Oedipal Rejection: Echoes in the Relationships of Gay Men

by Scott Harms Rose


While previous theorists have described how the oedipal complex may unfold for boys who grow up to be gay, as well as separately discuss the impact of shaming experiences on the development of one’s identity, this book links up the two to show how they contribute––for the gay men in this study––to a re-enactment in adulthood of childhood and adolescent traumas and rejections.

This book shows how growing up in a heterosexist or homophobic environment re-stimulates the unconscious trauma experienced much earlier when these boys felt rejected by their primary oedipal objects––their fathers. In other words, there is a direct link for these boys between early traumatic oedipal rejection, subsequent adolescent alienation / fear of rejection, and adult attempts at relationship intimacy that are thwarted, over and over.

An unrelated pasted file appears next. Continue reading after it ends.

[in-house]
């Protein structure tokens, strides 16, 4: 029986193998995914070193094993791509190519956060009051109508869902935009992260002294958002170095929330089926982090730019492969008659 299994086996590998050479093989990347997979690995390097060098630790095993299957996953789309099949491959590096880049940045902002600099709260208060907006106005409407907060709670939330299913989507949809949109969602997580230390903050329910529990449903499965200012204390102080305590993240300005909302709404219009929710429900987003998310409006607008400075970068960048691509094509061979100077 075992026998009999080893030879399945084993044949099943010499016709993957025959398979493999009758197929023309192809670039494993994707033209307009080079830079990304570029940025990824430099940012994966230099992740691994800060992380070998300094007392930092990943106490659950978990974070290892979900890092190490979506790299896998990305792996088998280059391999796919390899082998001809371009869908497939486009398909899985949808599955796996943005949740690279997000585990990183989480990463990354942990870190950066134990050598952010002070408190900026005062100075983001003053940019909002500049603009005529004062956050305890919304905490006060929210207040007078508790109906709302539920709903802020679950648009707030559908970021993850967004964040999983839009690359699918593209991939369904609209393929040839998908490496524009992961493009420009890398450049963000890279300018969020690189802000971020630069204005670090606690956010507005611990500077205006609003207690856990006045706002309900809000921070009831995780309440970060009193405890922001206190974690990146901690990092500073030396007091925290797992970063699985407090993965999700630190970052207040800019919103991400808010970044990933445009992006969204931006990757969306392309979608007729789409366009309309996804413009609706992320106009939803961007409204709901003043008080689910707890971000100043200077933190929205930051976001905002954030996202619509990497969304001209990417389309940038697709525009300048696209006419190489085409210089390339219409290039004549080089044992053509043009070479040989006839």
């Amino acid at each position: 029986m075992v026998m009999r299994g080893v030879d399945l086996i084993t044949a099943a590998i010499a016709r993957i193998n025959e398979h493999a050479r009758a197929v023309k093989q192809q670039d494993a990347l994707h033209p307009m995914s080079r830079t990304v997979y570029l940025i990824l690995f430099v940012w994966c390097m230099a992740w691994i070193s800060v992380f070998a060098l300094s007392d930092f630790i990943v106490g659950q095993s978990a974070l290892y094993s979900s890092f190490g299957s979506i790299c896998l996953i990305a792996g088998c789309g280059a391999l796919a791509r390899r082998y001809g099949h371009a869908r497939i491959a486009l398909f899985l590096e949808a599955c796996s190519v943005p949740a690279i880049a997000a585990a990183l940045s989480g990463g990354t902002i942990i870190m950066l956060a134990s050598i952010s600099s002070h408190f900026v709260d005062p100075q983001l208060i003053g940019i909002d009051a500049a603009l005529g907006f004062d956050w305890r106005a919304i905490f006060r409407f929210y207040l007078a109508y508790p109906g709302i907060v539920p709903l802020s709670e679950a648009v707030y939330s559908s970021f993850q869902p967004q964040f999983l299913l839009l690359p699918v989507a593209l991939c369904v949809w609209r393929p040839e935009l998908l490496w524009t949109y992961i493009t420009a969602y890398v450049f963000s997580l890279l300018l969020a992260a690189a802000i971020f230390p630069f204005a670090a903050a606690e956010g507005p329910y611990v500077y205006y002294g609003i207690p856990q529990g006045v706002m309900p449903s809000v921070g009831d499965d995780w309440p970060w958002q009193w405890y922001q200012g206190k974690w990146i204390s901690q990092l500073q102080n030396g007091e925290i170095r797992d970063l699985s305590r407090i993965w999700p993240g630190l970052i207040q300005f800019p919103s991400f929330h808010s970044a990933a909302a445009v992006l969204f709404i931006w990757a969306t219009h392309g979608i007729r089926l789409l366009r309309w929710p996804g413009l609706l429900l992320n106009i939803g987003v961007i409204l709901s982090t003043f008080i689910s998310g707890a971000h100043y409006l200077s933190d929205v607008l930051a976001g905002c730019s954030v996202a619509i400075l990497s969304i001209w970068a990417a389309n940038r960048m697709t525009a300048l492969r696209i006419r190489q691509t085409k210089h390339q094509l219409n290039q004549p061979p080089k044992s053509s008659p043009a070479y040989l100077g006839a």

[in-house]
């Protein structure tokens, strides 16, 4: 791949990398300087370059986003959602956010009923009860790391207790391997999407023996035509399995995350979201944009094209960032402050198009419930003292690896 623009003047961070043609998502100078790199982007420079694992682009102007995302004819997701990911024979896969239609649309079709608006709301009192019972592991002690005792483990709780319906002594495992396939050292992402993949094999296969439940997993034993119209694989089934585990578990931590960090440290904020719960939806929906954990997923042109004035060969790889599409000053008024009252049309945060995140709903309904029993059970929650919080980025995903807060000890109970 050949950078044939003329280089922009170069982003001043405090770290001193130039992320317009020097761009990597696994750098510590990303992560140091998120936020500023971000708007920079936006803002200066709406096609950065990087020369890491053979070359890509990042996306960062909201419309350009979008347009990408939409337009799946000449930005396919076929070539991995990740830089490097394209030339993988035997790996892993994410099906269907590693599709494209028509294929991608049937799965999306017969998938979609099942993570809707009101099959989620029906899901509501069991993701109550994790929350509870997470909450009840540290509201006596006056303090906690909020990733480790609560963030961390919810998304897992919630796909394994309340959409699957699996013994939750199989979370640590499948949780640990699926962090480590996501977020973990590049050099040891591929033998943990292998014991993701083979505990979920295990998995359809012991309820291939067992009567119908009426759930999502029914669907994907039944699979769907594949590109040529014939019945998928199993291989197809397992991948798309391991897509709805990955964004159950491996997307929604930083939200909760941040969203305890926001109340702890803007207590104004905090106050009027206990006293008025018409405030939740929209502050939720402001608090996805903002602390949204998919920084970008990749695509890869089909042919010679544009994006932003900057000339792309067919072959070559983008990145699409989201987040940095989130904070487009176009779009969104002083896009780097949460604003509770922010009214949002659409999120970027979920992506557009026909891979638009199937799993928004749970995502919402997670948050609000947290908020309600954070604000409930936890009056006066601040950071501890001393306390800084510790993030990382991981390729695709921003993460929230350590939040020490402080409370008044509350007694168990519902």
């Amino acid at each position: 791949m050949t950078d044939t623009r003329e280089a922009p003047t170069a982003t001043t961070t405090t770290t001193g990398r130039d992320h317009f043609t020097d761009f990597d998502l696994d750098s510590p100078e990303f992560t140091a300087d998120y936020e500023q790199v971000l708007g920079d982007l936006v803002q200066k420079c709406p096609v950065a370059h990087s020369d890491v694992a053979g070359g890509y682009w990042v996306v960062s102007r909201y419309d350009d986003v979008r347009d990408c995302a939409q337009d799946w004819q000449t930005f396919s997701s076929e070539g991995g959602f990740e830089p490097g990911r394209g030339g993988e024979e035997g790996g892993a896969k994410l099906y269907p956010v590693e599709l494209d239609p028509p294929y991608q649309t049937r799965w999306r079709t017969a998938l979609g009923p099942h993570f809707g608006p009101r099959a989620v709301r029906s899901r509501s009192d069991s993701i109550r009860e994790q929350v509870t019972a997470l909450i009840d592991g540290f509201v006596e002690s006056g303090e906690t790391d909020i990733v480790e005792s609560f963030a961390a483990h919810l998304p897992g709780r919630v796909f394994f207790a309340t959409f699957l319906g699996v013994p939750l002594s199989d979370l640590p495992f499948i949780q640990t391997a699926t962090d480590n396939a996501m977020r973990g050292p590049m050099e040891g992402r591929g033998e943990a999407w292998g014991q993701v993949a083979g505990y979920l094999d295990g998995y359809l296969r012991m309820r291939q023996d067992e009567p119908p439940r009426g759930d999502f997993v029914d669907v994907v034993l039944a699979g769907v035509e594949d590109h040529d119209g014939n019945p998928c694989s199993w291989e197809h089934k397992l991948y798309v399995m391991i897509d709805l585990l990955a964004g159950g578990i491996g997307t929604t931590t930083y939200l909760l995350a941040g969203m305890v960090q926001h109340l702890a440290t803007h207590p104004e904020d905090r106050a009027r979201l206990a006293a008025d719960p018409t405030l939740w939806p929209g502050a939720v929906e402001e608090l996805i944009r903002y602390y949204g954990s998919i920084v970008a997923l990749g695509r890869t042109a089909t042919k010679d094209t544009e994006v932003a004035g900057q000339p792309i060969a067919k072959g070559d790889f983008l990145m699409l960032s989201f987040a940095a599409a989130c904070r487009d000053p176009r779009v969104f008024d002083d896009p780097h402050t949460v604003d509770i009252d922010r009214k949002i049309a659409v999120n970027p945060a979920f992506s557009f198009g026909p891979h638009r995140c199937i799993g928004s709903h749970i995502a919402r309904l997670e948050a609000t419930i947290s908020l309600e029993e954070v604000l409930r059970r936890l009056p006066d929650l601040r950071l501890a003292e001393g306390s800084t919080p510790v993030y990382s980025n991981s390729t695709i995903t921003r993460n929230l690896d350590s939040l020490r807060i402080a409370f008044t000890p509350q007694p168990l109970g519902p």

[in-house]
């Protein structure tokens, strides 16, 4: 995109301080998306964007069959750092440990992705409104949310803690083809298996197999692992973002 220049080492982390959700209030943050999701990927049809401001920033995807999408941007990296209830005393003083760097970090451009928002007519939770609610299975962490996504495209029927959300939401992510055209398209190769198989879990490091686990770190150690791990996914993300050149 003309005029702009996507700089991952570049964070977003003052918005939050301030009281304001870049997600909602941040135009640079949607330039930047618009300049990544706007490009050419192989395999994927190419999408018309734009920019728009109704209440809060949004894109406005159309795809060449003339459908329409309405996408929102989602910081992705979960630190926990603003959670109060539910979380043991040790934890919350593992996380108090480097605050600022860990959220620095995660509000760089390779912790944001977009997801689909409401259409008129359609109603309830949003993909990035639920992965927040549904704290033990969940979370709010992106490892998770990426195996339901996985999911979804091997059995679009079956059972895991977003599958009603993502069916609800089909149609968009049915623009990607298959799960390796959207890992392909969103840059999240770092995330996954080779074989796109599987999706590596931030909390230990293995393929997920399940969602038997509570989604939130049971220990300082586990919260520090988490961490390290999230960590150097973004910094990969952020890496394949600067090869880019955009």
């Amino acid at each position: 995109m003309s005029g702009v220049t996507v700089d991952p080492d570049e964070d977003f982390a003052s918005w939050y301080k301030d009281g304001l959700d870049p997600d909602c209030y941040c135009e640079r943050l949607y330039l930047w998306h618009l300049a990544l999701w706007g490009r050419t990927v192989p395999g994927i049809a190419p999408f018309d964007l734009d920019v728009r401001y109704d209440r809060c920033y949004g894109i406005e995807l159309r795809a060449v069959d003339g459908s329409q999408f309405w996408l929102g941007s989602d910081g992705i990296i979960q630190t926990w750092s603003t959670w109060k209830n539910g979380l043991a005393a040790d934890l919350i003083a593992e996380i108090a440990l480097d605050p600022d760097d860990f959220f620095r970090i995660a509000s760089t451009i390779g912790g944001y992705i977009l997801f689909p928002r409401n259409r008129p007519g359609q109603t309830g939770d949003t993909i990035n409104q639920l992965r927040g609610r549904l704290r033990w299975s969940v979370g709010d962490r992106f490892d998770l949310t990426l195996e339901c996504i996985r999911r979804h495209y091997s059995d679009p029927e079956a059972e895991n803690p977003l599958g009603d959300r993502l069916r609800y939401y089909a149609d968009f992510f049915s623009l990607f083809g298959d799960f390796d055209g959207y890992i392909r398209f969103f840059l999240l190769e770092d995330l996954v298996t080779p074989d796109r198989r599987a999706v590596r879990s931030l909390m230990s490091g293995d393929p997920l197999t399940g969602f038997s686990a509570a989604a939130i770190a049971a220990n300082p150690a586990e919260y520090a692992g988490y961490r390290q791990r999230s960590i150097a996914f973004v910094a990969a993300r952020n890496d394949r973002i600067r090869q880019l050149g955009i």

In addition, by making use of the work of another theorist who speculated about the healing power for gay adolescent males of having platonic love affairs with straight male peers, the author speculates about a possible normative developmental path for boys who grow up to be gay––one that allows for generative, not traumatic, experiences during childhood and adolescent, thus making relationship intimacy in adulthood easier to achieve.

This book will be a valuable addition for those in psychology, men’s studies, and sociology.


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